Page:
From Academic Kids

Verdana sample

Verdana is a sans-serif typeface designed by Matthew Carter for Microsoft Corporation, with hand-hinting done by Agfa Monotype’s Tom Rickner.

Released in 1996, Verdana was bundled with subsequent versions of Microsoft's Windows operating system, as well as their Office and Internet Explorer software on both Windows and Mac OS. In addition, it was long available for download from Microsoft's web site allowing it to be used by any system supporting Truetype fonts. As a result, it is now installed on most desktop computers. The redistributable downloadable file is still available from a third-party web site; see the External links section.

Bearing similarities to humanist sans-serif typefaces such as Frutiger, Verdana has been designed with the computer screen use in mind, to be readable at small sizes. The lack of serifs, large x-height, wide proportions, loose letter-spacing, large counters, and emphasized distinctions between similarly-shaped characters are considered to increase its readability. As a result, it is often chosen by web designers attempting to cram large amounts of text into a small space.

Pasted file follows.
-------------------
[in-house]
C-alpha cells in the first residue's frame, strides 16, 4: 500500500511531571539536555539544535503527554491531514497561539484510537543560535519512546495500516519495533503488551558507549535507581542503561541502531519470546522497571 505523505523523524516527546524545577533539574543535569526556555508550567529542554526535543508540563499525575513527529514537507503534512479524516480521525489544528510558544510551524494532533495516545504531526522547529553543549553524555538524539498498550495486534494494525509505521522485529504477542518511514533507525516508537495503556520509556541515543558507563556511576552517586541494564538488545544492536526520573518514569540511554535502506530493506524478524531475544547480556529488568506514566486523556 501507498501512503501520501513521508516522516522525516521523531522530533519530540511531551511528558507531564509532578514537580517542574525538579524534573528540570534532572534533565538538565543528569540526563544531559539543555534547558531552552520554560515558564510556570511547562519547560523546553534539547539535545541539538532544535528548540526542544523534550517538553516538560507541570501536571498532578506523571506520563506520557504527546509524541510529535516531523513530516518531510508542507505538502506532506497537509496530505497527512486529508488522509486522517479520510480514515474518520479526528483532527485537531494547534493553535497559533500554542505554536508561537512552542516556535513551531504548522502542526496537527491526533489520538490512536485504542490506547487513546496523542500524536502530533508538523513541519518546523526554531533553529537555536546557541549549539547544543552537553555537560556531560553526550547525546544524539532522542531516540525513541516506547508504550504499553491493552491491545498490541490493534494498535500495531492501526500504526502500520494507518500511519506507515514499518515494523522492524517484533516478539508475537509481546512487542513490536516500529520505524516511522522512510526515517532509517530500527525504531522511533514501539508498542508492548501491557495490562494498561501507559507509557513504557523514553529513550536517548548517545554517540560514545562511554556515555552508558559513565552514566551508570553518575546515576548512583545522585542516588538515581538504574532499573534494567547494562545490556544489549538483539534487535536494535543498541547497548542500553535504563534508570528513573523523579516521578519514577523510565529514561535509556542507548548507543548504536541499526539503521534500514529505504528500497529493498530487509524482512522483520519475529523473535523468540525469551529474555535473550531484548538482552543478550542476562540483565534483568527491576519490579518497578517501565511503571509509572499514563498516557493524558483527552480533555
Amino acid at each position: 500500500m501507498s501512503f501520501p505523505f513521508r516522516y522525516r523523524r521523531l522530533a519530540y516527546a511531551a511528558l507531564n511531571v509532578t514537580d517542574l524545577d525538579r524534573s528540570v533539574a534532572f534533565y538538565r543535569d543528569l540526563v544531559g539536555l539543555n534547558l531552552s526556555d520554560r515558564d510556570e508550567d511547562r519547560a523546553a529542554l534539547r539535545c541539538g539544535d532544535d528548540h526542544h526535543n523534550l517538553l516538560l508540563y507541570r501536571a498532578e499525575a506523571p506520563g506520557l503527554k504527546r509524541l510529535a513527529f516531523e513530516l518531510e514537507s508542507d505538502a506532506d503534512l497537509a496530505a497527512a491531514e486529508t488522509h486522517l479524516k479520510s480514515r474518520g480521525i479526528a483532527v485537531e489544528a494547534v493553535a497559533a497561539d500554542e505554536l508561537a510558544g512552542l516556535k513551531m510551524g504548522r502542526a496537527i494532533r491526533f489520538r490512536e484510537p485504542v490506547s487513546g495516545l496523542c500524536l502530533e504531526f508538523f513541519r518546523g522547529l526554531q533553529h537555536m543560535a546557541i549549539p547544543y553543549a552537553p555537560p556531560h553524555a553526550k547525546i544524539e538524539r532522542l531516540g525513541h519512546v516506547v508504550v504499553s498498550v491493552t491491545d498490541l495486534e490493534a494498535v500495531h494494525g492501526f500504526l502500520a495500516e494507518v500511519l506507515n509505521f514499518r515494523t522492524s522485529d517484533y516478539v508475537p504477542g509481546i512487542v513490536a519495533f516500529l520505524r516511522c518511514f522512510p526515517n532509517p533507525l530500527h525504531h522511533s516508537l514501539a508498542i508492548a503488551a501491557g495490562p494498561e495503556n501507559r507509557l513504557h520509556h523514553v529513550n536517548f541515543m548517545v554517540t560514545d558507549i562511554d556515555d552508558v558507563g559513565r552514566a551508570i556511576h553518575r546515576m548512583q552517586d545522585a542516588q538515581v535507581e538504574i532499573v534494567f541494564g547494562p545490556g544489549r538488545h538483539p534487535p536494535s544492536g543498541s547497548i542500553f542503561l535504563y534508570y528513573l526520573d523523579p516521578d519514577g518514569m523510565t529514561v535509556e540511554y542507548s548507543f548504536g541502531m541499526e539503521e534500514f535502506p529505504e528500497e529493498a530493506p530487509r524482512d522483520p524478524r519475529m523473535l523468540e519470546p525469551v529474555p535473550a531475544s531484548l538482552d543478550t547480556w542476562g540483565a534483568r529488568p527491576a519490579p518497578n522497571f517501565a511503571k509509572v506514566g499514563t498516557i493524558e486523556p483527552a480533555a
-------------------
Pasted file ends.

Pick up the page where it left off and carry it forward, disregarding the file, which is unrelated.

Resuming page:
The Tahoma typeface is similar to Verdana but with tighter letter-spacing; other similar faces include Frutiger and Bitstream Vera Sans.


Criticism of using Verdana on the web

Some have suggested that web authors should not specify the use of Verdana on a web page [1] ([2] ( They argue that while Verdana is readable at small font sizes due to its high x-height, some other typefaces like Times New Roman are hard to read at the same point size. The effect is to reduce readability for those people reading the page on computers where Verdana or similar fonts like Bitstream Vera Sans are not installed or if users override the site's font with significantly different fonts, especially serif ones. CSS 2 included properties (such as font-size-adjust) that would have allowed web designers to guide user agents in choosing appropriate replacement fonts, but these have yet to be implemented in any production browser, and have therefore been removed from the CSS 2.1 candidate recommendation.

Combining characters bug

Verdana (v. 2.43) uses a nonstandard position for combining diacritical marks, causing them to display on the following character instead of the preceding. This makes it unsuitable for Unicode-encoded text such as Cyrillic or Greek. If Verdana is installed, diacritics below are displayed over the letter e, whereas they should have appeared over the letter a. This bug does not usually reveal itself with Latin letters. This is because some font display engines substitute sequences of base character + combining character with a precomposed character glyph.

In Verdana: (assuming you have it installed)

а̀е а́е а̃е а̉е | ὰε άε α̃ε α̉ε | àe áe ãe ảe

In your browser's current font:

а̀е а́е а̃е а̉е | ὰε άε α̃ε α̉ε | àe áe ãe ảe

(The first column is Cyrillic, the second column is Greek, and the third column is Latin)

Template:Font sample

See also

External links

de:Verdana es:Verdana hu:Verdana nl:Verdana pt:Verdana


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